In terms of transparency, Ace & Tate initially struggled with its product lifecycle analysis. From raw materials to end of use, and from frame hinges to lenses, the company’s suppliers were reluctant to share their impact. The suppliers feared that Ace & Tate could lower the price paid for their services and materials. Nowadays, the eyewear brand is working with B Corp to further scope its societal impact.

Meanwhile, to increase its circularity, Ace & Tate is focusing not only on the frames themselves but also stores and packaging. The brand determined that 50% of its negative impact was in packaging, so it went from a hardshell case given out with its glasses to a soft pouch and from disposable paper bags to reusable Fairtrade, organic cotton totes. But there is still work to be done in phasing out old stock; Ace & Tate still has about 30,000 paper bags to work with.

Marlot admits it’s hard to match business with sustainability. The brand is transitioning to the use of natural-based plasticiser, namely bio acetate. However, as with the above-mentioned packaging conundrum, Ace & Tate still has a lot of conventional acetate stock left that needs to be used up. Ending on a hopeful note, Marlot shared that the demo lenses in all store glasses – there not just for aesthetics, but also to support the frame – will be turned into 3D printing material by Reflow.

Fruitleather’s take on an age-old material

Fruitleather’s co-founders Koen Meerkerk and Hugo de Boon met as students of spatial design at the Willem de Kooning Academy in Rotterdam. Across their building was the immense Markthal, where fruit waste would pile up at the end of each day. For a school project, they mashed up that part of that fruit waste into a puree that they dried in the sun and then baked in the oven. And that’s how fruit ‘leather’ was born.

On a global level, their innovative fabric contributes to tackling big issues: the 1.3 billion tonnes of food wasted and 45% of fruit discarded worldwide. But closer to home it also makes a difference, as the Netherlands is the world’s second-largest importer of mangoes and a trade hub for fruit. And even closer to their roots, the Port of Rotterdam has to deal with mangoes that, for instance, get stuck in unplugged cooling containers.

Mango has become the fruit of choice for the co-founders, who calculated that 159,396 wasted mangoes could turn into 729,213 square meters of ‘leather’. That’s a lofty ambition more suited to industrialised production, which they are exploring. For now, Fruitleather is now working with sheets of 60 x 40 cm and drying 5 meters of mango leather per work session. Together with partners Stahl Europe BV, they finish off the material with a coating – not yet biodegradable – and perform specialised tests, such as tear strength and flexing resistance.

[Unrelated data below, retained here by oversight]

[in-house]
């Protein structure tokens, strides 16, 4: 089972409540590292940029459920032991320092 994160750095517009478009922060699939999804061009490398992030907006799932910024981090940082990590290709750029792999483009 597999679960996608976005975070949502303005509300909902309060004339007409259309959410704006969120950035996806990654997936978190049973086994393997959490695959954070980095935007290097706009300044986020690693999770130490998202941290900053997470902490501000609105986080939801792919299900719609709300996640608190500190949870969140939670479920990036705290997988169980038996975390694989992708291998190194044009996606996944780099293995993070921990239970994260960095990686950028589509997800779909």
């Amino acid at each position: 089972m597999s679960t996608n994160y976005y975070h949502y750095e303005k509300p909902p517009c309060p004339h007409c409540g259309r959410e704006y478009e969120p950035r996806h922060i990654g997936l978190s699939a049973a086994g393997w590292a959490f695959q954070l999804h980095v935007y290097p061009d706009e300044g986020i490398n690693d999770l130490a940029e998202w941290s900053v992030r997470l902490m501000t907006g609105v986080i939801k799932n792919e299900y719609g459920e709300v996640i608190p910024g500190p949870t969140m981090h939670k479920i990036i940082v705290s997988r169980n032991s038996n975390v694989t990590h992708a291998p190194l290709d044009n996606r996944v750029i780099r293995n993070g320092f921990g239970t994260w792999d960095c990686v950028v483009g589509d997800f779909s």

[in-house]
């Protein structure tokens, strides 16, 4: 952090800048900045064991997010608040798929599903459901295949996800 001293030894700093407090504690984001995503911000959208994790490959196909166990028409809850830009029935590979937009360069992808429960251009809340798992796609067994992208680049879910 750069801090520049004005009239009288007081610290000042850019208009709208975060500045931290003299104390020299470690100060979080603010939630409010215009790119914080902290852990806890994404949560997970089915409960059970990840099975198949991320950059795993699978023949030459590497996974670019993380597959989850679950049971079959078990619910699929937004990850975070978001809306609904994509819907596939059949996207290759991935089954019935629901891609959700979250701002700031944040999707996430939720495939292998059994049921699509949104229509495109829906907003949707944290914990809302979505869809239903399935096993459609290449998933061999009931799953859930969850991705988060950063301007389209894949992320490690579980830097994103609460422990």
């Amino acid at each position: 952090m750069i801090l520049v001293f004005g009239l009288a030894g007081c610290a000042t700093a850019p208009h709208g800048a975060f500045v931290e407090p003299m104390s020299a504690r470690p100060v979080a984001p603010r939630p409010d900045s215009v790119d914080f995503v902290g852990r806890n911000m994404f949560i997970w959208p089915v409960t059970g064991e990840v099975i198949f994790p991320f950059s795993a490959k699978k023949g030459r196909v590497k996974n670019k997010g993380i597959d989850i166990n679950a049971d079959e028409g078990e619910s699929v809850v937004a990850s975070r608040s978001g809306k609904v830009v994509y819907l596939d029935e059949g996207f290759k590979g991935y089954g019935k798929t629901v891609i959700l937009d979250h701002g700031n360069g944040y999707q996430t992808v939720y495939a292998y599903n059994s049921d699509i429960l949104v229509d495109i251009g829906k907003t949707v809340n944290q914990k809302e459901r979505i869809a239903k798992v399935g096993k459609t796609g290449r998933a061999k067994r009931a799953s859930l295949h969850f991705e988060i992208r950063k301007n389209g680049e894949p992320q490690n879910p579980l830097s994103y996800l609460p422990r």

Conventional leather is durable, so if they want mango ‘leather’ to be used for fashion, interior design and ultimately the automotive industry, Fruitleather needs to ensure that its alternative can last for years. After checking off collaborations resulting in luxury wallets sold in New York and bags in London, the two young designers want to keep working with exciting peers. But they are also keen to learn from leather masters, such as retired shoemakers, who have a wealth of knowledge to share and plenty of curiosity for new methods.

Loop.alife: circular knitwear pioneers

Founder Ellen Mensink wanted to take on the post-consumer mountain of textile waste in the Netherlands. So she launched a brand that makes its knitwear (pictured in the banner) in a closed local loop, without water or chemicals. Ellen describes Loop.alife’s pieces as slow fashion items that people will turn into wardrobe staples. But her company is also a community brand in the business of transition. And Ellen is keen to share her knowledge in a bid to see industry peers radically change the way they make clothes and adopt Loop.alife’s production process.

How does that process work? Loop.alife purchases cotton sorted with FiberSort, a technology that can distinguish and separate fabrics based on composition and colour; thanks to FiberSort, Loop.alife can sell no fewer than 28 differently-coloured items. Another innovative aspect of this hyper-specific textile sorting is that it takes place right here, in the Netherlands, which avoids transport emissions and unfair labour practices. Once the fabrics are sorted, Ellen works only with European factories who can turn the recycled fibres and yarn into beautiful items through fair labour.

Loop.alife started out with recycling wool and denim and is now moving towards a softer, cotton yarn. That’s because Ellen heard from her own customers that their jumpers sometimes felt too thick or rough. Which is not a surprise, as most discarded pieces of clothing contain synthetic fabrics. But Ellen is hopeful about sourcing 100% natural fibres in the near future and continuing her journey to make circular textiles the norm.